That HDMI has only recently caught up to DisplayPort 1.2 in bandwidth at a time when DisplayPort 1.3 is right around the corner is one of those consistent oddities in how the two standards are developed, but none the less this important for RTG. HDMI is not only the outright standard for TVs, but it’s the de facto standard for PC monitors as well; while you can find DisplayPort in many monitors, you would be hard pressed not to find HDMI. So as 4K monitors become increasingly cheap – and likely start dropping DisplayPort in the process – supporting HDMI 2.0 will be important for RTG for monitors just as much as it is for TVs.

Unfortunately for RTG, they’re playing a bit of catch-up here, as the HDMI 2.0 standard is already more than 2 years old and has been supported by NVIDIA since the Maxwell 2 architecture in 2014. Though they didn’t go into detail, I was told that AMD/RTG’s plans for HDMI 2.0 support were impacted by the cancelation of the company’s 20nm planar GPUs, and as a result HDMI 2.0 support was pushed back to the company’s 2016 GPUs. The one bit of good news here for RTG is that HDMI 2.0 is still a bit of a mess – not all HDMI 2.0 TVs actually support 4Kp60 with full chroma sampling (4:4:4) – but that is quickly changing.

FreeSync Over HDMI to Hit Retail In Q1’16
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  • Michael Bay - Thursday, December 10, 2015 - link

    He`s drunk or crazy. Typical state for AMD user.
  • RussianSensation - Wednesday, December 23, 2015 - link

    It's actually correct. GCN-like implies Pascal will be more oriented towards GPGPU/compute functions -- i.e., graphics cards are moving towards general purpose processing devices that are good at performing various parallel tasks well. GCN is just a marketing name but the main thing about it is focus on compute + graphics functionality. NV is re-focusing its efforts heavily on compute with Pascal. For example, they are aiming to increase neural network performance by 10X.
  • extide - Tuesday, December 8, 2015 - link

    While nVidia picks a new name for each generation it's not like they are tossing the old design in the trash and building an entirely new GPU ... I would imagine we will see "GCN 2.0" next year, and I would be surprised if better power efficiency was not one of the main features.
  • Refuge - Tuesday, December 8, 2015 - link

    That has been their trend for the last two Architecture updates they've made. Granted small adjustments, but all in the name of power and efficiency.
  • Jon Irenicus - Tuesday, December 8, 2015 - link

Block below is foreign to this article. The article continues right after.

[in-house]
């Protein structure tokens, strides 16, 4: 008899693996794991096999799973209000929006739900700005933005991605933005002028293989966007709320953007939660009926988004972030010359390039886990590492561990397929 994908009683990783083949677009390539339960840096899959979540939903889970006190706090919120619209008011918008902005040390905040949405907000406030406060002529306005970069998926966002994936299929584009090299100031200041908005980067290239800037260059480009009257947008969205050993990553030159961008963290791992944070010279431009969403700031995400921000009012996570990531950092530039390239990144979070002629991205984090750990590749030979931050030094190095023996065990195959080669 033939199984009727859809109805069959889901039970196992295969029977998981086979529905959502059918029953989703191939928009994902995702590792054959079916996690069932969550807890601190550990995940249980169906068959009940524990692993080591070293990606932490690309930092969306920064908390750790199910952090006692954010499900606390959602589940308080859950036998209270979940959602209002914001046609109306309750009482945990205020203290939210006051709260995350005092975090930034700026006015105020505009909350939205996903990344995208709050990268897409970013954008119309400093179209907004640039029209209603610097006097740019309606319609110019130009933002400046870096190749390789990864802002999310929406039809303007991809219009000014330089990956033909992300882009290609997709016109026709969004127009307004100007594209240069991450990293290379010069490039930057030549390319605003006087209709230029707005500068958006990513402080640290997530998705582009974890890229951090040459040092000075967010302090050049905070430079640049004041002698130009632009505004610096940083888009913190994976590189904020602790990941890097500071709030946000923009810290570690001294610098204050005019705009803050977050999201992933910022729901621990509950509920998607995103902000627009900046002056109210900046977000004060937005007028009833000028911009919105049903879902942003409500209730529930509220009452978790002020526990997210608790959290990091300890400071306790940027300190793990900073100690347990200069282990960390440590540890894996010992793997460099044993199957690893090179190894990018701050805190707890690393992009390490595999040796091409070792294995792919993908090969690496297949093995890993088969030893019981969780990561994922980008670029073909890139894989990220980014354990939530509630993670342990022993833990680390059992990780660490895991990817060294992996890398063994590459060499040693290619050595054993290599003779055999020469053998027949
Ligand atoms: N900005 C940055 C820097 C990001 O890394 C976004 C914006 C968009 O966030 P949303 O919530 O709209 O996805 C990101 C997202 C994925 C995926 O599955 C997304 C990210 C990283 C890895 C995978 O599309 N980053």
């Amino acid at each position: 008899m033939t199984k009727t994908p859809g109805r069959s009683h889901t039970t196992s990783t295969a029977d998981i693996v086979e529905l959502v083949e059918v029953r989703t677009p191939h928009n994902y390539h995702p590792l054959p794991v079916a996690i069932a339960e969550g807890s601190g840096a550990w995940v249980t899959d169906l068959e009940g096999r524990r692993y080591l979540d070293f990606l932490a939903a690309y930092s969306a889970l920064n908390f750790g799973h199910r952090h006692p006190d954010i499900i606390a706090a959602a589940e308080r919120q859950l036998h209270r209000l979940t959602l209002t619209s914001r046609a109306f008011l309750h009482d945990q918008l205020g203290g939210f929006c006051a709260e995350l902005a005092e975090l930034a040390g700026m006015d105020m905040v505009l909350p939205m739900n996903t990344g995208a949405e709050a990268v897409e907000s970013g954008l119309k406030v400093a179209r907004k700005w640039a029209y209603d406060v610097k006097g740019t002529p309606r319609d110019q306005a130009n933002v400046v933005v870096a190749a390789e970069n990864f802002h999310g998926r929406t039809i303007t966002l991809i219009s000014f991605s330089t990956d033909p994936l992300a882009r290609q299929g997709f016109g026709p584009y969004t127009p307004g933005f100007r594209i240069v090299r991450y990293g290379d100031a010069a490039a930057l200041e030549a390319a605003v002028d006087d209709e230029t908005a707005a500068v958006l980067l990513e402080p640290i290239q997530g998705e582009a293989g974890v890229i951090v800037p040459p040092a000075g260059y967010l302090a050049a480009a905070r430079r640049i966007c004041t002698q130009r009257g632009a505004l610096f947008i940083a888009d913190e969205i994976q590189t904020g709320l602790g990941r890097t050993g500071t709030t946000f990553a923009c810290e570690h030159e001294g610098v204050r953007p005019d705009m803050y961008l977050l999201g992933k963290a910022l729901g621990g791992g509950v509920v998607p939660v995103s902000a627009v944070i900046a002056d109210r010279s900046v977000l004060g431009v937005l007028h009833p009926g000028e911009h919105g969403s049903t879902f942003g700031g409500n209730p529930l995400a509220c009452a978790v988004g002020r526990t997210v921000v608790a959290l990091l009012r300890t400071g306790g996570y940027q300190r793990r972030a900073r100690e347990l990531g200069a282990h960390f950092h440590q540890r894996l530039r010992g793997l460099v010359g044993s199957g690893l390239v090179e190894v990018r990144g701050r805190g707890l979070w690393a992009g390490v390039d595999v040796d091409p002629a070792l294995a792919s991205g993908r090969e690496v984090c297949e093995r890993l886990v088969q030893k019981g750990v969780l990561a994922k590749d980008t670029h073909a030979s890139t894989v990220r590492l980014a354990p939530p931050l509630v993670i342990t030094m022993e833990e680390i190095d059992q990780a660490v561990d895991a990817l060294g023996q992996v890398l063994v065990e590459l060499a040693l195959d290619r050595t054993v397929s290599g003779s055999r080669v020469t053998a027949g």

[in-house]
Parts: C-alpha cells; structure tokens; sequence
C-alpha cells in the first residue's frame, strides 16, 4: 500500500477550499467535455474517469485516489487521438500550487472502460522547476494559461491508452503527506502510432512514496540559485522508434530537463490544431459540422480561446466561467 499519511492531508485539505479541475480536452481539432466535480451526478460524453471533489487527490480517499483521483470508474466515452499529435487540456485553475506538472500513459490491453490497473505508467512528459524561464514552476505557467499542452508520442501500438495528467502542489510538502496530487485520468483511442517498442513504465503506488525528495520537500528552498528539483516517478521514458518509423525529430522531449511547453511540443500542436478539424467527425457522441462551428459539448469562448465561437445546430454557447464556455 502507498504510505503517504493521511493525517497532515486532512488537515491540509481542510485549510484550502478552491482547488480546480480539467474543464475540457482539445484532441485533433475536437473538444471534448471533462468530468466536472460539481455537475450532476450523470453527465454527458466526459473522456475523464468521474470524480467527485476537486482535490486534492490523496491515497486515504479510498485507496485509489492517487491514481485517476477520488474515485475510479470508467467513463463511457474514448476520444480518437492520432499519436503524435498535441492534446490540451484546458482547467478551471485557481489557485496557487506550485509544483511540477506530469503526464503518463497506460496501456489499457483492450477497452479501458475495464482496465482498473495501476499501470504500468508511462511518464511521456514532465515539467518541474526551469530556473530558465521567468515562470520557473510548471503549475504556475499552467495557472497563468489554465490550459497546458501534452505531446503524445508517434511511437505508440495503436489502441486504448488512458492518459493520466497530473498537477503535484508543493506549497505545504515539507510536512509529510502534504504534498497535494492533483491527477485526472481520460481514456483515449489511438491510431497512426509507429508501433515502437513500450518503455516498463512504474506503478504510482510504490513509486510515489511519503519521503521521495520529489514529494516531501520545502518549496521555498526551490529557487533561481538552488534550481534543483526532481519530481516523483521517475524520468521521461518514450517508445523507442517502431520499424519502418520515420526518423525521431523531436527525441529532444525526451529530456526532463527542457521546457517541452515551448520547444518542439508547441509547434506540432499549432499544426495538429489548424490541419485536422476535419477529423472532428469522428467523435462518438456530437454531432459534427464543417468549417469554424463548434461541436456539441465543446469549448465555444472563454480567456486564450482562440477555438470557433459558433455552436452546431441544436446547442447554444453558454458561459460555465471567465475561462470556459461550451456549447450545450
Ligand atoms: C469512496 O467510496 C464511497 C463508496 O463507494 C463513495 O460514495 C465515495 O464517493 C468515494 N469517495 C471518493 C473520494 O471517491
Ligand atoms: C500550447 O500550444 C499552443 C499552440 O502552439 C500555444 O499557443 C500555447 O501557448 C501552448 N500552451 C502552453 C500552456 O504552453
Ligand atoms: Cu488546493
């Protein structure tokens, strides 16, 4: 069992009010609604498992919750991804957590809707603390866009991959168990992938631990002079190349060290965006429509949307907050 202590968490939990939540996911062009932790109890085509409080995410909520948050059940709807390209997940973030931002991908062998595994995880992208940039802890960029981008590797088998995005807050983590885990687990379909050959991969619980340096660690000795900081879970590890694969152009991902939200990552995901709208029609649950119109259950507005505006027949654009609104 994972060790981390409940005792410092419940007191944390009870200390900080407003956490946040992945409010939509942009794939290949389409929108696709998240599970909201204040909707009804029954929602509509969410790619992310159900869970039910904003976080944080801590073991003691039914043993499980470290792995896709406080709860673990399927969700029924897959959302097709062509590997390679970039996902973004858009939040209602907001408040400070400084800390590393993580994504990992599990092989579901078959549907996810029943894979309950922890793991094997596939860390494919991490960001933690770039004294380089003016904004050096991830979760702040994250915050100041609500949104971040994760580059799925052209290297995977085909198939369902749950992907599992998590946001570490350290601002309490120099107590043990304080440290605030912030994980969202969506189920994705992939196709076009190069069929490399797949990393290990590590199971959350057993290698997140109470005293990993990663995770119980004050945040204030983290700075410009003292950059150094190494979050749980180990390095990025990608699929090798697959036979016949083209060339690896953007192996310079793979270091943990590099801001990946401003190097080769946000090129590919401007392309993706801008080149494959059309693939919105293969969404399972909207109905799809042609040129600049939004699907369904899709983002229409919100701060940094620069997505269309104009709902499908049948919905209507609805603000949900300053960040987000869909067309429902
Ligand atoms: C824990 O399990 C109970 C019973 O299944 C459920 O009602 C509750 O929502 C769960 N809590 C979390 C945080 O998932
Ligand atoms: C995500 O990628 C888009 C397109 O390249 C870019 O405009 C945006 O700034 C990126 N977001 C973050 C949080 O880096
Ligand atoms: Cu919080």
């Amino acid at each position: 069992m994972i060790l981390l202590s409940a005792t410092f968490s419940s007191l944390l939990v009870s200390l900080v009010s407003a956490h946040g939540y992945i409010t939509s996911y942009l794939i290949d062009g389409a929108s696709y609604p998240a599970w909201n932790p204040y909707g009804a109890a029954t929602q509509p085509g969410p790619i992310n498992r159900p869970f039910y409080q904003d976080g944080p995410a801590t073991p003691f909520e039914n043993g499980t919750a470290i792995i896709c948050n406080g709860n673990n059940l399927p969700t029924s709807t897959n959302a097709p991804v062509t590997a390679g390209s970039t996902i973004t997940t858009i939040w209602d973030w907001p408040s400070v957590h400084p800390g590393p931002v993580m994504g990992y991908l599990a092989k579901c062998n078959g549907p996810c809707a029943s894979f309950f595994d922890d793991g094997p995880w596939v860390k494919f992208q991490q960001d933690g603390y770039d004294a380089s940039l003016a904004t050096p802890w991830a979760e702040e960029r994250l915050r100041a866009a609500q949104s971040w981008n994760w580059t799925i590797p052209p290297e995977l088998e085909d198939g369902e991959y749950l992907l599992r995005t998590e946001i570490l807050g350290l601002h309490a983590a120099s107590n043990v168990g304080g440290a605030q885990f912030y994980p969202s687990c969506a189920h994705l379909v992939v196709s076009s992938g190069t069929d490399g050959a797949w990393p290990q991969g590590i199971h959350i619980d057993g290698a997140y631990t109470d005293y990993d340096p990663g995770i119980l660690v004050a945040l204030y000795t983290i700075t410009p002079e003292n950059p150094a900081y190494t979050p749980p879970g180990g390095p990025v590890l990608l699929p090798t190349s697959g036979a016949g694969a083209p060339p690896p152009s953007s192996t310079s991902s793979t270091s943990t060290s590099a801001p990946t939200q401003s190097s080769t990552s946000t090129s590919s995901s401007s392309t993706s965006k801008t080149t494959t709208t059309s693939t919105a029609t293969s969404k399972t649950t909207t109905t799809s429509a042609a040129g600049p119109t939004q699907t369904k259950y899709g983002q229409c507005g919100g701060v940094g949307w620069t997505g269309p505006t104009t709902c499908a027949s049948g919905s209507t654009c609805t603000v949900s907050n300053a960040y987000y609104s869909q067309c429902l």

Apparently in maxwell they got that power efficiency by stripping out a lot of the hardware schedules amd still has in gcn, so the efficiency boost and power decrease was not "free." It will mean that maxwell cards are less capable of context switching for VR, and can't handle mixed graphics/compute workloads as well as gcn cards. That was fine with dx11 and it worked well for them, but I don't think those cards will age well at all. But that may have been part of the point.
  • haukionkannel - Tuesday, December 8, 2015 - link

    They only need to upgrade some part of GCN and they are just fine!
    The Nvidia did very good job in compression architecture of their GPU and that lead much better energy usage because they can use smaller (and cheaper) memory pathway. (There are other factors too, but that one is guite important)
    AMD have higher bandwidth version of their 380, but the card does not benefit from it, so they are not releasing it, because 380 also have relative good compression build in. Make it better, increase ROPs and GCN is competitive again.
  • WaltC - Tuesday, December 8, 2015 - link

    Odd, considering that nVidia is very much in catch-up mode presently concerning HBM deployment and even D3d12 hardware compliance...;) But, I don't do mobile at all, so I can't see it from that *cough* perspective...
  • Michael Bay - Thursday, December 10, 2015 - link

    HBM does not offer any real advantage to the enduser presently, so there is literally no catch-up on nV part. Same with DX12.
  • Macpoedel - Tuesday, December 8, 2015 - link

    Nvidia changes the name of their architecture for every little change they make, that doesn't mean AMD has to do so as well. GCN 1.0 and GCN 1.2 are almost as much apart as Maxwell 2 and Kepler are. GPU architectures haven't changed all that much since both companies stated using the 28nm node.
  • Frenetic Pony - Tuesday, December 8, 2015 - link

    Supposedly next year will bring GCN 2.0 Also it's already confirmed that there's basically no architectural improvements from Nvidia next year. Pascal is almost identical to Maxwell in most ways except for a handful of compute features.